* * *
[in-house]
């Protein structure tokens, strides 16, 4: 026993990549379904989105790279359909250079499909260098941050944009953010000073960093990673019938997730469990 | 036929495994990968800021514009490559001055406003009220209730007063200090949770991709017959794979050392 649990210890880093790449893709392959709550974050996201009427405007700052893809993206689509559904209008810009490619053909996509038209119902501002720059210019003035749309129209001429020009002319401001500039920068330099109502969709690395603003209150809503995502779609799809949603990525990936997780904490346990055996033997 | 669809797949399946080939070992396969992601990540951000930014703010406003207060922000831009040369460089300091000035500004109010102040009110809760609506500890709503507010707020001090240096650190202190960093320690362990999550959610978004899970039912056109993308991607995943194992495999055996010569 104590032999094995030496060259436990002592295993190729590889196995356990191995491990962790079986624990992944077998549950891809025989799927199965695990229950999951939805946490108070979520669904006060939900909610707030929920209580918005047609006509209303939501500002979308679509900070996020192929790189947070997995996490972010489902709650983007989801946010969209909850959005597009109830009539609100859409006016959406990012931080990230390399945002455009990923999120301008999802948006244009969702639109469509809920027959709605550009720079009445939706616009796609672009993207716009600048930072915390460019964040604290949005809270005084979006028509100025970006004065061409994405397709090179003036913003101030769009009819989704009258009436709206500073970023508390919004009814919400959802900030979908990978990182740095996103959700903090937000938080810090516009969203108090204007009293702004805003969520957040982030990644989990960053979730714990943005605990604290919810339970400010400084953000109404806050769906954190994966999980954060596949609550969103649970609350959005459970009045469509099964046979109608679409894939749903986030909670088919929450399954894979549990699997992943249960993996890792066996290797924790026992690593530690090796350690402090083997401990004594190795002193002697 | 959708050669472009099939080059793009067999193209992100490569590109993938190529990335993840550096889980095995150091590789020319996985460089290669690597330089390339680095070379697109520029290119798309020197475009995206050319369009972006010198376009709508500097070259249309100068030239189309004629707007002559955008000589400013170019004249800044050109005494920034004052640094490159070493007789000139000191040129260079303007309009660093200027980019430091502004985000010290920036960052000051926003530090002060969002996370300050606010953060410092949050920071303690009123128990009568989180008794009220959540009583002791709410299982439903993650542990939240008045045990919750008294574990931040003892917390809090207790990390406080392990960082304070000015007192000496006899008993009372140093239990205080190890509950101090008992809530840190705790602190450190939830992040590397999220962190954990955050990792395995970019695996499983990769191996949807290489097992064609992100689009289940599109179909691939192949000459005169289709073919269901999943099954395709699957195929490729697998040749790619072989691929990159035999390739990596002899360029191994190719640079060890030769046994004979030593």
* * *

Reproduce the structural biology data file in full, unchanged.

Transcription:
[in-house]
């Protein structure tokens, strides 16, 4: 026993990549379904989105790279359909250079499909260098941050944009953010000073960093990673019938997730469990 | 036929495994990968800021514009490559001055406003009220209730007063200090949770991709017959794979050392 649990210890880093790449893709392959709550974050996201009427405007700052893809993206689509559904209008810009490619053909996509038209119902501002720059210019003035749309129209001429020009002319401001500039920068330099109502969709690395603003209150809503995502779609799809949603990525990936997780904490346990055996033997 | 669809797949399946080939070992396969992601990540951000930014703010406003207060922000831009040369460089300091000035500004109010102040009110809760609506500890709503507010707020001090240096650190202190960093320690362990999550959610978004899970039912056109993308991607995943194992495999055996010569 104590032999094995030496060259436990002592295993190729590889196995356990191995491990962790079986624990992944077998549950891809025989799927199965695990229950999951939805946490108070979520669904006060939900909610707030929920209580918005047609006509209303939501500002979308679509900070996020192929790189947070997995996490972010489902709650983007989801946010969209909850959005597009109830009539609100859409006016959406990012931080990230390399945002455009990923999120301008999802948006244009969702639109469509809920027959709605550009720079009445939706616009796609672009993207716009600048930072915390460019964040604290949005809270005084979006028509100025970006004065061409994405397709090179003036913003101030769009009819989704009258009436709206500073970023508390919004009814919400959802900030979908990978990182740095996103959700903090937000938080810090516009969203108090204007009293702004805003969520957040982030990644989990960053979730714990943005605990604290919810339970400010400084953000109404806050769906954190994966999980954060596949609550969103649970609350959005459970009045469509099964046979109608679409894939749903986030909670088919929450399954894979549990699997992943249960993996890792066996290797924790026992690593530690090796350690402090083997401990004594190795002193002697 | 959708050669472009099939080059793009067999193209992100490569590109993938190529990335993840550096889980095995150091590789020319996985460089290669690597330089390339680095070379697109520029290119798309020197475009995206050319369009972006010198376009709508500097070259249309100068030239189309004629707007002559955008000589400013170019004249800044050109005494920034004052640094490159070493007789000139000191040129260079303007309009660093200027980019430091502004985000010290920036960052000051926003530090002060969002996370300050606010953060410092949050920071303690009123128990009568989180008794009220959540009583002791709410299982439903993650542990939240008045045990919750008294574990931040003892917390809090207790990390406080392990960082304070000015007192000496006899008993009372140093239990205080190890509950101090008992809530840190705790602190450190939830992040590397999220962190954990955050990792395995970019695996499983990769191996949807290489097992064609992100689009289940599109179909691939192949000459005169289709073919269901999943099954395709699957195929490729697998040749790619072989691929990159035999390739990596002899360029191994190719640079060890030769046994004979030593």